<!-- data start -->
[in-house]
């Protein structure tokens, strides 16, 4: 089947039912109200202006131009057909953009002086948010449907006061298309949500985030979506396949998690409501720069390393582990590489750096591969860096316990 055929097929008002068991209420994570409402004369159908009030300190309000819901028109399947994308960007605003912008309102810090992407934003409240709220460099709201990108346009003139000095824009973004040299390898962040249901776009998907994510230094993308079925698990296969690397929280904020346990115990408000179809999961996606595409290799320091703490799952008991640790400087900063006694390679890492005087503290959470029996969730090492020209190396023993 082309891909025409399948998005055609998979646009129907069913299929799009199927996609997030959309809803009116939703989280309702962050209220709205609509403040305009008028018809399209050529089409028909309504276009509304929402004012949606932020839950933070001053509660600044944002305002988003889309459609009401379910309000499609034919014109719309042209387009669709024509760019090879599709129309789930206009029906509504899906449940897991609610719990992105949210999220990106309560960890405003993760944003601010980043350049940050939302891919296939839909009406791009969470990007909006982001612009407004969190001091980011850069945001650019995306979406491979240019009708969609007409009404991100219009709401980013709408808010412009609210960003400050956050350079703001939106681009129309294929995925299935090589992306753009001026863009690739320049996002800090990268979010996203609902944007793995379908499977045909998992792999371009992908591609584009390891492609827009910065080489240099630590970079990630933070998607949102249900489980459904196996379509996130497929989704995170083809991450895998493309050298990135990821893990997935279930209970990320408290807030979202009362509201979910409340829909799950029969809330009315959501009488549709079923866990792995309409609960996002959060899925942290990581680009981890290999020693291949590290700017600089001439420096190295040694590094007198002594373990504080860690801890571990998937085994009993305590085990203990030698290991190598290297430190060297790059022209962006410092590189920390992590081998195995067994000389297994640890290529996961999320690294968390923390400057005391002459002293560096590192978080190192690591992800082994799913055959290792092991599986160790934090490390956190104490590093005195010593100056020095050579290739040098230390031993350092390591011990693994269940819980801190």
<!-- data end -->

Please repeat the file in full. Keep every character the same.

[in-house]
């Protein structure tokens, strides 16, 4: 089947039912109200202006131009057909953009002086948010449907006061298309949500985030979506396949998690409501720069390393582990590489750096591969860096316990 055929097929008002068991209420994570409402004369159908009030300190309000819901028109399947994308960007605003912008309102810090992407934003409240709220460099709201990108346009003139000095824009973004040299390898962040249901776009998907994510230094993308079925698990296969690397929280904020346990115990408000179809999961996606595409290799320091703490799952008991640790400087900063006694390679890492005087503290959470029996969730090492020209190396023993 082309891909025409399948998005055609998979646009129907069913299929799009199927996609997030959309809803009116939703989280309702962050209220709205609509403040305009008028018809399209050529089409028909309504276009509304929402004012949606932020839950933070001053509660600044944002305002988003889309459609009401379910309000499609034919014109719309042209387009669709024509760019090879599709129309789930206009029906509504899906449940897991609610719990992105949210999220990106309560960890405003993760944003601010980043350049940050939302891919296939839909009406791009969470990007909006982001612009407004969190001091980011850069945001650019995306979406491979240019009708969609007409009404991100219009709401980013709408808010412009609210960003400050956050350079703001939106681009129309294929995925299935090589992306753009001026863009690739320049996002800090990268979010996203609902944007793995379908499977045909998992792999371009992908591609584009390891492609827009910065080489240099630590970079990630933070998607949102249900489980459904196996379509996130497929989704995170083809991450895998493309050298990135990821893990997935279930209970990320408290807030979202009362509201979910409340829909799950029969809330009315959501009488549709079923866990792995309409609960996002959060899925942290990581680009981890290999020693291949590290700017600089001439420096190295040694590094007198002594373990504080860690801890571990998937085994009993305590085990203990030698290991190598290297430190060297790059022209962006410092590189920390992590081998195995067994000389297994640890290529996961999320690294968390923390400057005391002459002293560096590192978080190192690591992800082994799913055959290792092991599986160790934090490390956190104490590093005195010593100056020095050579290739040098230390031993350092390591011990693994269940819980801190």